“There’s another name for traffic wardens. Revenue Protection Inspectors is one.”
Some crevices of civilisation attract the traffic warden personality. We see them lurking in children’s sporting competitions, in business communities, in our social lives where they slip just under the anti-bullying-bar. In popular culture we know them as Jobsworths, popularised by television (That’s Life) and in film (Beatles’ Help).
One particular organisational Petri-dish for this is the Business Risk discipline. Particularly when dealing with regulated systems security.
The information systems security advisor, ossified into making a business decision reacts by reducing personal risk, without regard for the contingent business implications. Imagine that there is a business imperative to post a letter. The post box is on the street corner; the street corner has double yellow lines.
The security advisor’s solution: “The Road Traffic Act says one can’t park on double yellow lines. You must park in the town-centre car park and catch a bus to the post box. I’m not making a decision, but I can document the risks and ask someone else to break the law”.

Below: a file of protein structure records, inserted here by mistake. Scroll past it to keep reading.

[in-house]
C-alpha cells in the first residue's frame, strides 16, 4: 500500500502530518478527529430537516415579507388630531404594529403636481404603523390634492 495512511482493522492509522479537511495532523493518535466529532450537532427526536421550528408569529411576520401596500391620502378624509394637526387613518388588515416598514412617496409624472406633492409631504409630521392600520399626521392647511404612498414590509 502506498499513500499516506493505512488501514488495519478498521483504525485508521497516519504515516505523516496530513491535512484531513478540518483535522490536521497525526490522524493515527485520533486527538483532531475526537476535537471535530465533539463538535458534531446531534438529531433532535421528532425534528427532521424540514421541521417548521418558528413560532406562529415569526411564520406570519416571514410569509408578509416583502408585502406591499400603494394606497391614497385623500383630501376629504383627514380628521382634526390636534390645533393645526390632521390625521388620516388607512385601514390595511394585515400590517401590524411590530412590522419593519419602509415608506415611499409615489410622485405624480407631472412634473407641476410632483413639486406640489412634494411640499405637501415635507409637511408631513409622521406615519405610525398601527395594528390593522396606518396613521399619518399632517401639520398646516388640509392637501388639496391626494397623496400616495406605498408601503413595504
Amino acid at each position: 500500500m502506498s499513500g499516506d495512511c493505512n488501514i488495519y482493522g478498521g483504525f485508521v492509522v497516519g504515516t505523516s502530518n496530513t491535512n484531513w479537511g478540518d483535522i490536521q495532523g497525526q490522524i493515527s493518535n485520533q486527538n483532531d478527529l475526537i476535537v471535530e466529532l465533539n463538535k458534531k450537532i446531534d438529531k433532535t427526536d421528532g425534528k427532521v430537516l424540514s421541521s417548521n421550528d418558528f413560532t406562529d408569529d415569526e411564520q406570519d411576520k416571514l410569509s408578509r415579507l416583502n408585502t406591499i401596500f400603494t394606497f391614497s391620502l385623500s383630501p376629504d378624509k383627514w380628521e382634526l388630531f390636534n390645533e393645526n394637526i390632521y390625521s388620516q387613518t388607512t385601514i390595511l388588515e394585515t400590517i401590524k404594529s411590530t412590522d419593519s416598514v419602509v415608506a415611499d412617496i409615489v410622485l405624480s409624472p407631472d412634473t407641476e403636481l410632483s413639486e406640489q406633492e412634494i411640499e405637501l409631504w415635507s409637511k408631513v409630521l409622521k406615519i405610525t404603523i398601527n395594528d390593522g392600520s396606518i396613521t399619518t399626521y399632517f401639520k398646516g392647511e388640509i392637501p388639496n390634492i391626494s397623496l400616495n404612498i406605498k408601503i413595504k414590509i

The risk opinion goes up the tree, no one wants to challenge perfectly reasonable logic until the business unit who wants to post the letter realises the additional costs and then does their own analysis:
The pragmatic business: “We could be purists, at huge cost, or we could park up and take a chance. But what I think we’ll do is drive with a colleague, park up, I’ll jump out why my colleague keeps watch and drives round the block if anyone comes.”
The answer to this behaviour lies in the interstices of security and risk. The security purist says “no”, the risk manager says “no but”. Unlearning behaviour is hard, the information security trade tends to attract a certain personality type who is personally risk averse, prone to pedantry and tends to think in the language of protection, defence, doing less and stopping things happening. Turning our security teams into business teams is a start, followed by extracting security from IT and reporting into the business, or at least the business risk function.
Making a decision is scary, but extracting value from the risk teams means empowering and enforcing decision-making behaviour, viewing security as a tool to enable business imperatives, changing the language we use to reflect that security can help an organisation grow as well as defend. There are many examples of this: from the trivial of bringing your own iPad through to enabling secure financial transactions and using security as a selling point.
If we don’t do this, we risk the security trade being relegated to the organisational cul-de-sacs where their deontological minds will ensure they are perceived as an Immanuel Kant and called Traffic Warden behind their backs.Tweet